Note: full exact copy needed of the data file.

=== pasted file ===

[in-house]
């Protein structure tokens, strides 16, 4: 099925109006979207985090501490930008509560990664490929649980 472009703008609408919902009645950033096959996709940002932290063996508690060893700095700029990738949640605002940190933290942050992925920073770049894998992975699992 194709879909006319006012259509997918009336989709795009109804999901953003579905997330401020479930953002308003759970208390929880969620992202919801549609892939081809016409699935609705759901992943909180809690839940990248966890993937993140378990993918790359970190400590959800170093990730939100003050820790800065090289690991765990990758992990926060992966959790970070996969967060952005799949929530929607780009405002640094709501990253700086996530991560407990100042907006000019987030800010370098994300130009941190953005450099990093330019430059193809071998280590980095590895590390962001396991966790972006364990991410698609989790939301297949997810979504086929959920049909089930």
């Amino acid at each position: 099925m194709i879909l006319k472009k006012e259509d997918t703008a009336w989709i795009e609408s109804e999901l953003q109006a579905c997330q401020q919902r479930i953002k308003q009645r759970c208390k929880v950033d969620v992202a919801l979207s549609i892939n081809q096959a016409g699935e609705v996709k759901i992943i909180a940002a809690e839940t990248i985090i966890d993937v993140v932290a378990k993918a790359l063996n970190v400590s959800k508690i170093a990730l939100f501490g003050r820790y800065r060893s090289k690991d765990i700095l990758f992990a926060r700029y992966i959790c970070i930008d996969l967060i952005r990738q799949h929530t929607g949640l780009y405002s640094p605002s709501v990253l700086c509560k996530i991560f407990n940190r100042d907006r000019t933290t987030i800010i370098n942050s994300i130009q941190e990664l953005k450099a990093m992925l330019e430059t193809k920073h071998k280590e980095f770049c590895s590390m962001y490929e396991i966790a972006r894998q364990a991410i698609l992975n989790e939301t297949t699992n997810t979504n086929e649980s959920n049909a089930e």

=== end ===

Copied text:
[in-house]
């Protein structure tokens, strides 16, 4: 099925109006979207985090501490930008509560990664490929649980 472009703008609408919902009645950033096959996709940002932290063996508690060893700095700029990738949640605002940190933290942050992925920073770049894998992975699992 194709879909006319006012259509997918009336989709795009109804999901953003579905997330401020479930953002308003759970208390929880969620992202919801549609892939081809016409699935609705759901992943909180809690839940990248966890993937993140378990993918790359970190400590959800170093990730939100003050820790800065090289690991765990990758992990926060992966959790970070996969967060952005799949929530929607780009405002640094709501990253700086996530991560407990100042907006000019987030800010370098994300130009941190953005450099990093330019430059193809071998280590980095590895590390962001396991966790972006364990991410698609989790939301297949997810979504086929959920049909089930």
């Amino acid at each position: 099925m194709i879909l006319k472009k006012e259509d997918t703008a009336w989709i795009e609408s109804e999901l953003q109006a579905c997330q401020q919902r479930i953002k308003q009645r759970c208390k929880v950033d969620v992202a919801l979207s549609i892939n081809q096959a016409g699935e609705v996709k759901i992943i909180a940002a809690e839940t990248i985090i966890d993937v993140v932290a378990k993918a790359l063996n970190v400590s959800k508690i170093a990730l939100f501490g003050r820790y800065r060893s090289k690991d765990i700095l990758f992990a926060r700029y992966i959790c970070i930008d996969l967060i952005r990738q799949h929530t929607g949640l780009y405002s640094p605002s709501v990253l700086c509560k996530i991560f407990n940190r100042d907006r000019t933290t987030i800010i370098n942050s994300i130009q941190e990664l953005k450099a990093m992925l330019e430059t193809k920073h071998k280590e980095f770049c590895s590390m962001y490929e396991i966790a972006r894998q364990a991410i698609l992975n989790e939301t297949t699992n997810t979504n086929e649980s959920n049909a089930e």